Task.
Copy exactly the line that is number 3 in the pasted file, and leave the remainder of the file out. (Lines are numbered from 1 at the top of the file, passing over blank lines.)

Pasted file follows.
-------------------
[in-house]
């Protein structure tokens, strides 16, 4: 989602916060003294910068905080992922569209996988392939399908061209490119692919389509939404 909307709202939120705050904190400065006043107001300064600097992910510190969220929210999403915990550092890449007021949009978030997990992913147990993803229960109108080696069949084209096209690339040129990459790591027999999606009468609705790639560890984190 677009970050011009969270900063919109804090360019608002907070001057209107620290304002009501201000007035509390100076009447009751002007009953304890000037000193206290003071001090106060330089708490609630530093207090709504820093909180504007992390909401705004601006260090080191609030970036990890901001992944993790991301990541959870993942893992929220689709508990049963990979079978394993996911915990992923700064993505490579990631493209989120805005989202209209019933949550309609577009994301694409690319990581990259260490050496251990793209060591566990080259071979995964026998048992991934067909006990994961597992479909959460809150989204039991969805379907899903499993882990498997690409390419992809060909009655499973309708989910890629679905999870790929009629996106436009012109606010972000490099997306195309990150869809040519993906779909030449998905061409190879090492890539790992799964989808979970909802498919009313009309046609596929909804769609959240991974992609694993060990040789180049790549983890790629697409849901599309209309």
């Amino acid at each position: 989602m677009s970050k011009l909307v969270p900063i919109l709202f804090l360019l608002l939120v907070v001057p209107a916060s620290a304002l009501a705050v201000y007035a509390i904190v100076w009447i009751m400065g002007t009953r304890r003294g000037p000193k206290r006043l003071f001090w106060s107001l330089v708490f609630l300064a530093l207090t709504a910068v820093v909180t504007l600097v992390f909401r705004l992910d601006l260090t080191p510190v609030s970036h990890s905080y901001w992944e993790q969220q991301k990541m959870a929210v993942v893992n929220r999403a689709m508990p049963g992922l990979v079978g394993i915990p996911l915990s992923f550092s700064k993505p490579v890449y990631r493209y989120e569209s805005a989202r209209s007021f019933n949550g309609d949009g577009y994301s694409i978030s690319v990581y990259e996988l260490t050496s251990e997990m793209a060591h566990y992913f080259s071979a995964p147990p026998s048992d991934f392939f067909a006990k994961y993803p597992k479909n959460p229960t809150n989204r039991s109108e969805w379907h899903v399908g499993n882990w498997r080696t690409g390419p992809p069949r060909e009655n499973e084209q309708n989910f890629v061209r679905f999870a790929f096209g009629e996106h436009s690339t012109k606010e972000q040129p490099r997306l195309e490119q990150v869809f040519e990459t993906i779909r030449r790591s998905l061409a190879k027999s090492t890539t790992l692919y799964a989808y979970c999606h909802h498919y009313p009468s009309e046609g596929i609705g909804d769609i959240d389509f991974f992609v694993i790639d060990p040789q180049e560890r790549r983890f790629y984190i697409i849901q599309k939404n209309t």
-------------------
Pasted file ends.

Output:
């Amino acid at each position: 989602m677009s970050k011009l909307v969270p900063i919109l709202f804090l360019l608002l939120v907070v001057p209107a916060s620290a304002l009501a705050v201000y007035a509390i904190v100076w009447i009751m400065g002007t009953r304890r003294g000037p000193k206290r006043l003071f001090w106060s107001l330089v708490f609630l300064a530093l207090t709504a910068v820093v909180t504007l600097v992390f909401r705004l992910d601006l260090t080191p510190v609030s970036h990890s905080y901001w992944e993790q969220q991301k990541m959870a929210v993942v893992n929220r999403a689709m508990p049963g992922l990979v079978g394993i915990p996911l915990s992923f550092s700064k993505p490579v890449y990631r493209y989120e569209s805005a989202r209209s007021f019933n949550g309609d949009g577009y994301s694409i978030s690319v990581y990259e996988l260490t050496s251990e997990m793209a060591h566990y992913f080259s071979a995964p147990p026998s048992d991934f392939f067909a006990k994961y993803p597992k479909n959460p229960t809150n989204r039991s109108e969805w379907h899903v399908g499993n882990w498997r080696t690409g390419p992809p069949r060909e009655n499973e084209q309708n989910f890629v061209r679905f999870a790929f096209g009629e996106h436009s690339t012109k606010e972000q040129p490099r997306l195309e490119q990150v869809f040519e990459t993906i779909r030449r790591s998905l061409a190879k027999s090492t890539t790992l692919y799964a989808y979970c999606h909802h498919y009313p009468s009309e046609g596929i609705g909804d769609i959240d389509f991974f992609v694993i790639d060990p040789q180049e560890r790549r983890f790629y984190i697409i849901q599309k939404n209309t």